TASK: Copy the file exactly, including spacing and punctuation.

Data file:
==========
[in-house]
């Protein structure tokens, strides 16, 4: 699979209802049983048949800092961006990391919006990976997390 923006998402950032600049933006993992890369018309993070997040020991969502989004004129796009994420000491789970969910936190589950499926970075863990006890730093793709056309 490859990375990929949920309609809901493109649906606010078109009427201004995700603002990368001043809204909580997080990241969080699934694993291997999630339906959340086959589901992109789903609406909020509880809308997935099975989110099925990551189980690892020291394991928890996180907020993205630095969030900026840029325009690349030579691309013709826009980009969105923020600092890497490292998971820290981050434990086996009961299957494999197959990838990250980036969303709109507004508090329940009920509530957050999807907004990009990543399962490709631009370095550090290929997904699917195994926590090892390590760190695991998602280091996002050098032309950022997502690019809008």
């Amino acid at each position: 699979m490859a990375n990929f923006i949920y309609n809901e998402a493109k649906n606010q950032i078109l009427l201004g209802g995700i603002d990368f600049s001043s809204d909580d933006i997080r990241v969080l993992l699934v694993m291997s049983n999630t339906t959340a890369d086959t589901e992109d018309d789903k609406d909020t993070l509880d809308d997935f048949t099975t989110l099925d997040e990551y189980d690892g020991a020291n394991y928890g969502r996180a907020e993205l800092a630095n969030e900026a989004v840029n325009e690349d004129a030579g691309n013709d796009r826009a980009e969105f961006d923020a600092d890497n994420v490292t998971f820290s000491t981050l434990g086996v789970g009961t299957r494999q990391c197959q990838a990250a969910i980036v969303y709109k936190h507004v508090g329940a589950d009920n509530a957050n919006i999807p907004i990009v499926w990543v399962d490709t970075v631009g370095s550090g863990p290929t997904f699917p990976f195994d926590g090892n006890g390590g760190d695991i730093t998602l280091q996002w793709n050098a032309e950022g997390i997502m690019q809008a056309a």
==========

[in-house]
């Protein structure tokens, strides 16, 4: 699979209802049983048949800092961006990391919006990976997390 923006998402950032600049933006993992890369018309993070997040020991969502989004004129796009994420000491789970969910936190589950499926970075863990006890730093793709056309 490859990375990929949920309609809901493109649906606010078109009427201004995700603002990368001043809204909580997080990241969080699934694993291997999630339906959340086959589901992109789903609406909020509880809308997935099975989110099925990551189980690892020291394991928890996180907020993205630095969030900026840029325009690349030579691309013709826009980009969105923020600092890497490292998971820290981050434990086996009961299957494999197959990838990250980036969303709109507004508090329940009920509530957050999807907004990009990543399962490709631009370095550090290929997904699917195994926590090892390590760190695991998602280091996002050098032309950022997502690019809008």
């Amino acid at each position: 699979m490859a990375n990929f923006i949920y309609n809901e998402a493109k649906n606010q950032i078109l009427l201004g209802g995700i603002d990368f600049s001043s809204d909580d933006i997080r990241v969080l993992l699934v694993m291997s049983n999630t339906t959340a890369d086959t589901e992109d018309d789903k609406d909020t993070l509880d809308d997935f048949t099975t989110l099925d997040e990551y189980d690892g020991a020291n394991y928890g969502r996180a907020e993205l800092a630095n969030e900026a989004v840029n325009e690349d004129a030579g691309n013709d796009r826009a980009e969105f961006d923020a600092d890497n994420v490292t998971f820290s000491t981050l434990g086996v789970g009961t299957r494999q990391c197959q990838a990250a969910i980036v969303y709109k936190h507004v508090g329940a589950d009920n509530a957050n919006i999807p907004i990009v499926w990543v399962d490709t970075v631009g370095s550090g863990p290929t997904f699917p990976f195994d926590g090892n006890g390590g760190d695991i730093t998602l280091q996002w793709n050098a032309e950022g997390i997502m690019q809008a056309a």